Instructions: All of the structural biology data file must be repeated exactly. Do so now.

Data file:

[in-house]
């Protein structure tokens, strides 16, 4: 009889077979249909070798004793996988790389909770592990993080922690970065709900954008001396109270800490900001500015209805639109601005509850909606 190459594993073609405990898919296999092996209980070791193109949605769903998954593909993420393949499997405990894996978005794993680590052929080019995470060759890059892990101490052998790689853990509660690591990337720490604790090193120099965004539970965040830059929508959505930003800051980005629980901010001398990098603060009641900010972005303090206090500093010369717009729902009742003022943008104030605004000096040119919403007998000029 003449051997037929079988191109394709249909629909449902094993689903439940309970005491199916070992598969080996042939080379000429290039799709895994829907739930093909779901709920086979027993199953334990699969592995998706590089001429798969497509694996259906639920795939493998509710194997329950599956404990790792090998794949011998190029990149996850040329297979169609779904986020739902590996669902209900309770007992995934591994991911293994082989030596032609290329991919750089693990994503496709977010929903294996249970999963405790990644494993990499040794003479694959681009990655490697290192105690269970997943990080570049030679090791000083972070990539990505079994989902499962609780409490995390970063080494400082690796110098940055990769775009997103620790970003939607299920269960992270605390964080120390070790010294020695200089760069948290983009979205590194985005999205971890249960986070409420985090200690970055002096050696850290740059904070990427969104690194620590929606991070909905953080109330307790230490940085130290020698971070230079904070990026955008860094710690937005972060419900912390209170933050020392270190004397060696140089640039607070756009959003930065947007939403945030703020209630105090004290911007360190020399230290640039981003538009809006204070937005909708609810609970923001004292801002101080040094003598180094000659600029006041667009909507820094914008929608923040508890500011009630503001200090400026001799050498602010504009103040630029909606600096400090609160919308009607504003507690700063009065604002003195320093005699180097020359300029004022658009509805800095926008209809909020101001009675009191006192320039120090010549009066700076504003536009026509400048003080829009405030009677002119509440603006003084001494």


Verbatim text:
[in-house]
């Protein structure tokens, strides 16, 4: 009889077979249909070798004793996988790389909770592990993080922690970065709900954008001396109270800490900001500015209805639109601005509850909606 190459594993073609405990898919296999092996209980070791193109949605769903998954593909993420393949499997405990894996978005794993680590052929080019995470060759890059892990101490052998790689853990509660690591990337720490604790090193120099965004539970965040830059929508959505930003800051980005629980901010001398990098603060009641900010972005303090206090500093010369717009729902009742003022943008104030605004000096040119919403007998000029 003449051997037929079988191109394709249909629909449902094993689903439940309970005491199916070992598969080996042939080379000429290039799709895994829907739930093909779901709920086979027993199953334990699969592995998706590089001429798969497509694996259906639920795939493998509710194997329950599956404990790792090998794949011998190029990149996850040329297979169609779904986020739902590996669902209900309770007992995934591994991911293994082989030596032609290329991919750089693990994503496709977010929903294996249970999963405790990644494993990499040794003479694959681009990655490697290192105690269970997943990080570049030679090791000083972070990539990505079994989902499962609780409490995390970063080494400082690796110098940055990769775009997103620790970003939607299920269960992270605390964080120390070790010294020695200089760069948290983009979205590194985005999205971890249960986070409420985090200690970055002096050696850290740059904070990427969104690194620590929606991070909905953080109330307790230490940085130290020698971070230079904070990026955008860094710690937005972060419900912390209170933050020392270190004397060696140089640039607070756009959003930065947007939403945030703020209630105090004290911007360190020399230290640039981003538009809006204070937005909708609810609970923001004292801002101080040094003598180094000659600029006041667009909507820094914008929608923040508890500011009630503001200090400026001799050498602010504009103040630029909606600096400090609160919308009607504003507690700063009065604002003195320093005699180097020359300029004022658009509805800095926008209809909020101001009675009191006192320039120090010549009066700076504003536009026509400048003080829009405030009677002119509440603006003084001494």